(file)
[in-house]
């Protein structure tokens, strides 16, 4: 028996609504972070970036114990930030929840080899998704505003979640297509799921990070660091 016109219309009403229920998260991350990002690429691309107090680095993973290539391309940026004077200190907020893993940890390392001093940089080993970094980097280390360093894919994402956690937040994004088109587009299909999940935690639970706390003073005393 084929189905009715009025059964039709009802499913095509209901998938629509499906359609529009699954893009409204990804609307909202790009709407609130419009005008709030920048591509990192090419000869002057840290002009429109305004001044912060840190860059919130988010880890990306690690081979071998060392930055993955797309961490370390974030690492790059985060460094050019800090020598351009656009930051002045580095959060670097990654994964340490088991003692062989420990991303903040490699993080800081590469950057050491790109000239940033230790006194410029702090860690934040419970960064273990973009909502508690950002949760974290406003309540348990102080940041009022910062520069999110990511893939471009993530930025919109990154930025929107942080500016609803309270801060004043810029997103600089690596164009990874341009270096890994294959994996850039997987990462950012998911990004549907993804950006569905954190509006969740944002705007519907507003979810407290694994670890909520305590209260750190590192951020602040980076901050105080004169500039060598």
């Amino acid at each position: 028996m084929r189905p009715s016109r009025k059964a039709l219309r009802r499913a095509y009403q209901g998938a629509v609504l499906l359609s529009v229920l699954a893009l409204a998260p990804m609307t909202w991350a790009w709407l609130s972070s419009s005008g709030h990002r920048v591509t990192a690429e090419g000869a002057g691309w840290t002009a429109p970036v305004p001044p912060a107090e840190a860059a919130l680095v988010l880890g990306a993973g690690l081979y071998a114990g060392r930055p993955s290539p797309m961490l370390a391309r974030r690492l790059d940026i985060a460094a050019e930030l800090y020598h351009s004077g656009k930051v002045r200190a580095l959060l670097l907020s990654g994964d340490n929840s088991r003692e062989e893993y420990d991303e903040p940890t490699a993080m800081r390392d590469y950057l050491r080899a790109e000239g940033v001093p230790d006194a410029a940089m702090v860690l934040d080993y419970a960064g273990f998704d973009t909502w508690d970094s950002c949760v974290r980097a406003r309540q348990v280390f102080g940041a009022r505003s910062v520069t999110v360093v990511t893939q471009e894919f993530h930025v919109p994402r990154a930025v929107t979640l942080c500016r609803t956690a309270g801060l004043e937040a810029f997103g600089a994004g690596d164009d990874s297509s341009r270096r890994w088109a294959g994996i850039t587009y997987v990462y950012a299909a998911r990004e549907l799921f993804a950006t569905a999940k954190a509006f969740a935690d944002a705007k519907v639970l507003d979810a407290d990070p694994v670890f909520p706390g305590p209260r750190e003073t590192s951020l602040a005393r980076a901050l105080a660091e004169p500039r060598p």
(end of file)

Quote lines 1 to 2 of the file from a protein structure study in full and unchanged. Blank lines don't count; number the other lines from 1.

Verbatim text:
[in-house]
């Protein structure tokens, strides 16, 4: 028996609504972070970036114990930030929840080899998704505003979640297509799921990070660091 016109219309009403229920998260991350990002690429691309107090680095993973290539391309940026004077200190907020893993940890390392001093940089080993970094980097280390360093894919994402956690937040994004088109587009299909999940935690639970706390003073005393 084929189905009715009025059964039709009802499913095509209901998938629509499906359609529009699954893009409204990804609307909202790009709407609130419009005008709030920048591509990192090419000869002057840290002009429109305004001044912060840190860059919130988010880890990306690690081979071998060392930055993955797309961490370390974030690492790059985060460094050019800090020598351009656009930051002045580095959060670097990654994964340490088991003692062989420990991303903040490699993080800081590469950057050491790109000239940033230790006194410029702090860690934040419970960064273990973009909502508690950002949760974290406003309540348990102080940041009022910062520069999110990511893939471009993530930025919109990154930025929107942080500016609803309270801060004043810029997103600089690596164009990874341009270096890994294959994996850039997987990462950012998911990004549907993804950006569905954190509006969740944002705007519907507003979810407290694994670890909520305590209260750190590192951020602040980076901050105080004169500039060598």